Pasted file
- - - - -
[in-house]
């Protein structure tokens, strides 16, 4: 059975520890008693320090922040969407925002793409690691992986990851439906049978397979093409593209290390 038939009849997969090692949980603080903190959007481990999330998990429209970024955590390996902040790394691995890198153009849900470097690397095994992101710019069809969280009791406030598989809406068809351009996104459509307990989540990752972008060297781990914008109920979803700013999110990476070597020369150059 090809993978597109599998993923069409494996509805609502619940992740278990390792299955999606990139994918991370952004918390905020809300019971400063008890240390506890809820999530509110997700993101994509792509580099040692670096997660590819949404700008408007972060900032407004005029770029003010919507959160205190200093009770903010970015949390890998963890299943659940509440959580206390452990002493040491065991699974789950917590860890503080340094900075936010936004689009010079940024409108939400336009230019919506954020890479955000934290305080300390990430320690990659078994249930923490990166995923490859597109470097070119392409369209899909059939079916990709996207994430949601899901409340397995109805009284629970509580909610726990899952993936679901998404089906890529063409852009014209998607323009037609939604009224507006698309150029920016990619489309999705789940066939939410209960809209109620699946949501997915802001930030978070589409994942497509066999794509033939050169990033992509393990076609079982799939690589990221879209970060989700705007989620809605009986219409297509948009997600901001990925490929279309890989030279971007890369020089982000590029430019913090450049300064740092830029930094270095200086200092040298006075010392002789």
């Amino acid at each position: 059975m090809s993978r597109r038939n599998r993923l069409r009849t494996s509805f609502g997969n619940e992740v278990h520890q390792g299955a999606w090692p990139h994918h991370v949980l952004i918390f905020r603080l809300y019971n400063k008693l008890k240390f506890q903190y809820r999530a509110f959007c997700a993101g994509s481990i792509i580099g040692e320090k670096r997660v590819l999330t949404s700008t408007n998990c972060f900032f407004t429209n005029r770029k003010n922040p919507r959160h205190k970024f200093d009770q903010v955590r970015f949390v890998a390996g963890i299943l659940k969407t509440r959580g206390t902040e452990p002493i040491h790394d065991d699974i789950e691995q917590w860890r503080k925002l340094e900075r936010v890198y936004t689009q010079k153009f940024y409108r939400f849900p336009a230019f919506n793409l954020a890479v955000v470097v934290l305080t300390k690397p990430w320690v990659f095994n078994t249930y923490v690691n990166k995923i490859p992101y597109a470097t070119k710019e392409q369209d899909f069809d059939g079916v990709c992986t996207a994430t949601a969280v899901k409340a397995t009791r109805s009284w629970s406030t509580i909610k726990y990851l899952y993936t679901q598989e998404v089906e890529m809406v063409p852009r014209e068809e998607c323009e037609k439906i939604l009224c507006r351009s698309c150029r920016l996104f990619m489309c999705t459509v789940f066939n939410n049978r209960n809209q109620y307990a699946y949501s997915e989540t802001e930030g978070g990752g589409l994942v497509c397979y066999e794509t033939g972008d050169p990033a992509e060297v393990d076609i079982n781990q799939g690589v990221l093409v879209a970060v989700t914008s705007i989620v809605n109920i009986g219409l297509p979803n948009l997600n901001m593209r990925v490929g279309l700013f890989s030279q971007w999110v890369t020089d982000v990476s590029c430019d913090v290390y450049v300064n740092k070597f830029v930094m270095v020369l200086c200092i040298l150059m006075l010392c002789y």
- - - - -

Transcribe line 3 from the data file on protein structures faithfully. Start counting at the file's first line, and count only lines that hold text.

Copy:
């Amino acid at each position: 059975m090809s993978r597109r038939n599998r993923l069409r009849t494996s509805f609502g997969n619940e992740v278990h520890q390792g299955a999606w090692p990139h994918h991370v949980l952004i918390f905020r603080l809300y019971n400063k008693l008890k240390f506890q903190y809820r999530a509110f959007c997700a993101g994509s481990i792509i580099g040692e320090k670096r997660v590819l999330t949404s700008t408007n998990c972060f900032f407004t429209n005029r770029k003010n922040p919507r959160h205190k970024f200093d009770q903010v955590r970015f949390v890998a390996g963890i299943l659940k969407t509440r959580g206390t902040e452990p002493i040491h790394d065991d699974i789950e691995q917590w860890r503080k925002l340094e900075r936010v890198y936004t689009q010079k153009f940024y409108r939400f849900p336009a230019f919506n793409l954020a890479v955000v470097v934290l305080t300390k690397p990430w320690v990659f095994n078994t249930y923490v690691n990166k995923i490859p992101y597109a470097t070119k710019e392409q369209d899909f069809d059939g079916v990709c992986t996207a994430t949601a969280v899901k409340a397995t009791r109805s009284w629970s406030t509580i909610k726990y990851l899952y993936t679901q598989e998404v089906e890529m809406v063409p852009r014209e068809e998607c323009e037609k439906i939604l009224c507006r351009s698309c150029r920016l996104f990619m489309c999705t459509v789940f066939n939410n049978r209960n809209q109620y307990a699946y949501s997915e989540t802001e930030g978070g990752g589409l994942v497509c397979y066999e794509t033939g972008d050169p990033a992509e060297v393990d076609i079982n781990q799939g690589v990221l093409v879209a970060v989700t914008s705007i989620v809605n109920i009986g219409l297509p979803n948009l997600n901001m593209r990925v490929g279309l700013f890989s030279q971007w999110v890369t020089d982000v990476s590029c430019d913090v290390y450049v300064n740092k070597f830029v930094m270095v020369l200086c200092i040298l150059m006075l010392c002789y």